Here, there was no claim that the two years of transition services were inappropriate or, with the exception of a small amount of speech services addressed by compensatory services, not fully implemented. The goals and benchmarks for the transition IEPs were “appropriately ambitious in light of [Student’s] circumstances” (using the language of the Supreme Court’s recent unanimous decision on what constitutes a FAPE—Endrew F. v. Douglas Cty. Reg’l Sch. Dist., 137 S. Ct. 988, 1001 (2017)) and Student’s success was uncontested and supported by the evidence, having earned top grades of “competent” or “proficient” in nearly all of the many areas assessed by Project Forward. His job coach testified that Student had outgrown the program.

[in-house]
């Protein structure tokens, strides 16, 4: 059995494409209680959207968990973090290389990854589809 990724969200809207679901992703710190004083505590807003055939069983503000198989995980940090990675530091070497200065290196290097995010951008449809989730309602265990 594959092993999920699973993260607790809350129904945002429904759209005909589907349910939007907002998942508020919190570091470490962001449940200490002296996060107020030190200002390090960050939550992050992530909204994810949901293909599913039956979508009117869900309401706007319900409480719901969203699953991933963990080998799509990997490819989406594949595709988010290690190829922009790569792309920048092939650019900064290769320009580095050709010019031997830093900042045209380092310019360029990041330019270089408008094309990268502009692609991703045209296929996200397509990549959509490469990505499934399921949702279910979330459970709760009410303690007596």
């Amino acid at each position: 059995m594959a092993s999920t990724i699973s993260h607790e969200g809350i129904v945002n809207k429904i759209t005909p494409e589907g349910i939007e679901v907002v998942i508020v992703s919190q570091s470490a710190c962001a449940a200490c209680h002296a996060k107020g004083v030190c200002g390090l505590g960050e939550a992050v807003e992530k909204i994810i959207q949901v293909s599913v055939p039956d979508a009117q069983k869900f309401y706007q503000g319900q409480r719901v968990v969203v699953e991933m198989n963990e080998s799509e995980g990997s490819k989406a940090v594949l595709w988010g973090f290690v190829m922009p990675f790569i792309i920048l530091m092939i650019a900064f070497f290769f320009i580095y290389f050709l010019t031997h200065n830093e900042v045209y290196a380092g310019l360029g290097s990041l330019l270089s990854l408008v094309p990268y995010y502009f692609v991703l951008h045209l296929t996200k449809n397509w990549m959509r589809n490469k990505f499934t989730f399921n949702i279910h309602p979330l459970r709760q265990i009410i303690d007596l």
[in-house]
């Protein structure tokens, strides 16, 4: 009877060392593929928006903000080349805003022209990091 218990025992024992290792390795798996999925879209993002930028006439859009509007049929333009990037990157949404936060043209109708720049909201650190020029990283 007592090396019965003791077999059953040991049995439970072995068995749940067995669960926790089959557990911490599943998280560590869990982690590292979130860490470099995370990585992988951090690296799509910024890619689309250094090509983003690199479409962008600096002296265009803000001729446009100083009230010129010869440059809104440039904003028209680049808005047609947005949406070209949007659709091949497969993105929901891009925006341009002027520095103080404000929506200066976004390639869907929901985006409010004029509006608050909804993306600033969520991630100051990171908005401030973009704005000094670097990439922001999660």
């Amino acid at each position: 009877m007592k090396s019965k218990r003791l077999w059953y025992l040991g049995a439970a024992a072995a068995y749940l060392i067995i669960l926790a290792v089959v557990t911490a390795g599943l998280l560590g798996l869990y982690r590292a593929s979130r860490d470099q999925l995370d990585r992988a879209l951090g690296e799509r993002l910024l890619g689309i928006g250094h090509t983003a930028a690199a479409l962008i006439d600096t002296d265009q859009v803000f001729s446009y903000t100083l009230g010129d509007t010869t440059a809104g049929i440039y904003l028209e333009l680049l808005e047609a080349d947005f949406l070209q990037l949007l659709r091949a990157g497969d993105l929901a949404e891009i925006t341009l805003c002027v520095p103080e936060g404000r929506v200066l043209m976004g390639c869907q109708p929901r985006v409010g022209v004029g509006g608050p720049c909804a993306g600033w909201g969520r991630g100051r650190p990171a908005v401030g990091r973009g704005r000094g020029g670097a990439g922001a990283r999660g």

The crux of the Parent’s claim for continued eligibility was that Student still had areas of weaknesses and new goals should be developed.  As is too often the case in proceedings before the BSEA, the Parent had no expert supporting her position. The hearing officer opined that the services the Student would get from adult agencies, like DDS and MRC, would be no different than those the Student was seeking from the district at this point. This ignores the reality of the wide gap between what school districts are obligated to provide and have the resources to provide and what adult agencies offer. However, with no expert support or specification that the desired services were only available from a school district, the Parent had nothing to counter the District’s position.  While no one can suggest school districts are required to remediate all of a student’s disability-related challenges before graduation, holding that school districts are absolved of continuing obligation to special needs students once they have amassed sufficient credits and have satisfied, by passing or waiver, the MCAS requirements, goes against the underpinnings of IDEA in two significant ways.  First, arguably the one area where the law has gotten stronger on the side of students with disabilities in the last twenty years has been in the area of transition services. When the IDEA was re-authorized in 2004, the obligations of school districts to provide transition services and planning was significantly increased. This resulted in an explosion of myriad public and private transition programs with the intended result of better preparing students with disabilities for post-secondary school life. Second, the implication of this decision is the exaltation of academic achievement over other areas of need that IDEA explicitly obligates school districts to address. To hold that a student who has amassed sufficient academic credits, satisfied MCAS and had one satisfactory year of services is no longer eligible for special education services runs significantly counter to the purpose of IDEA and related laws and regulations. n